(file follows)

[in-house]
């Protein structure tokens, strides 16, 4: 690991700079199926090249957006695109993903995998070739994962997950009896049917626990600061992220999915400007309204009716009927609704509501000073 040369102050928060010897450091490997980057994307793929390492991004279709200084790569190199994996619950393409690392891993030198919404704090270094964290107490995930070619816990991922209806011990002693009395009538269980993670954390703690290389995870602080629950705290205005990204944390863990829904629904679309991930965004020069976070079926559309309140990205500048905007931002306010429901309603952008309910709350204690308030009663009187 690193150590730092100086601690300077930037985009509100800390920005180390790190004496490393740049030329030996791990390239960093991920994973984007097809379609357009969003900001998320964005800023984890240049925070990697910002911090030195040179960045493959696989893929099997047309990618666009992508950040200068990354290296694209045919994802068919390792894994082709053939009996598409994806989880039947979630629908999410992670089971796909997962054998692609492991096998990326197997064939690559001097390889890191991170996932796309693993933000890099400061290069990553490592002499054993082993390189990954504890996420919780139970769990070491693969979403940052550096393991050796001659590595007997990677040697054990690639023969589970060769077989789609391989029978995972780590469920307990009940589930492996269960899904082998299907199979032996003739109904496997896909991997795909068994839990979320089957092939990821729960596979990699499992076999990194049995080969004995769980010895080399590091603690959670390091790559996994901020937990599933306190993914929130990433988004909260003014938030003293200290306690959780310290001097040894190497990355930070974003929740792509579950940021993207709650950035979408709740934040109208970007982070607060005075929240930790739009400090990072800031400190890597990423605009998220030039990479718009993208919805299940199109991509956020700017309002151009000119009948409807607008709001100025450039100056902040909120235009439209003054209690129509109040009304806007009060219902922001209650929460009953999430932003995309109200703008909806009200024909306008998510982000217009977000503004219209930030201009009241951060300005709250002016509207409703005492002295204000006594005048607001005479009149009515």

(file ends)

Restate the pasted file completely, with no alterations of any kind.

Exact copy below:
[in-house]
């Protein structure tokens, strides 16, 4: 690991700079199926090249957006695109993903995998070739994962997950009896049917626990600061992220999915400007309204009716009927609704509501000073 040369102050928060010897450091490997980057994307793929390492991004279709200084790569190199994996619950393409690392891993030198919404704090270094964290107490995930070619816990991922209806011990002693009395009538269980993670954390703690290389995870602080629950705290205005990204944390863990829904629904679309991930965004020069976070079926559309309140990205500048905007931002306010429901309603952008309910709350204690308030009663009187 690193150590730092100086601690300077930037985009509100800390920005180390790190004496490393740049030329030996791990390239960093991920994973984007097809379609357009969003900001998320964005800023984890240049925070990697910002911090030195040179960045493959696989893929099997047309990618666009992508950040200068990354290296694209045919994802068919390792894994082709053939009996598409994806989880039947979630629908999410992670089971796909997962054998692609492991096998990326197997064939690559001097390889890191991170996932796309693993933000890099400061290069990553490592002499054993082993390189990954504890996420919780139970769990070491693969979403940052550096393991050796001659590595007997990677040697054990690639023969589970060769077989789609391989029978995972780590469920307990009940589930492996269960899904082998299907199979032996003739109904496997896909991997795909068994839990979320089957092939990821729960596979990699499992076999990194049995080969004995769980010895080399590091603690959670390091790559996994901020937990599933306190993914929130990433988004909260003014938030003293200290306690959780310290001097040894190497990355930070974003929740792509579950940021993207709650950035979408709740934040109208970007982070607060005075929240930790739009400090990072800031400190890597990423605009998220030039990479718009993208919805299940199109991509956020700017309002151009000119009948409807607008709001100025450039100056902040909120235009439209003054209690129509109040009304806007009060219902922001209650929460009953999430932003995309109200703008909806009200024909306008998510982000217009977000503004219209930030201009009241951060300005709250002016509207409703005492002295204000006594005048607001005479009149009515």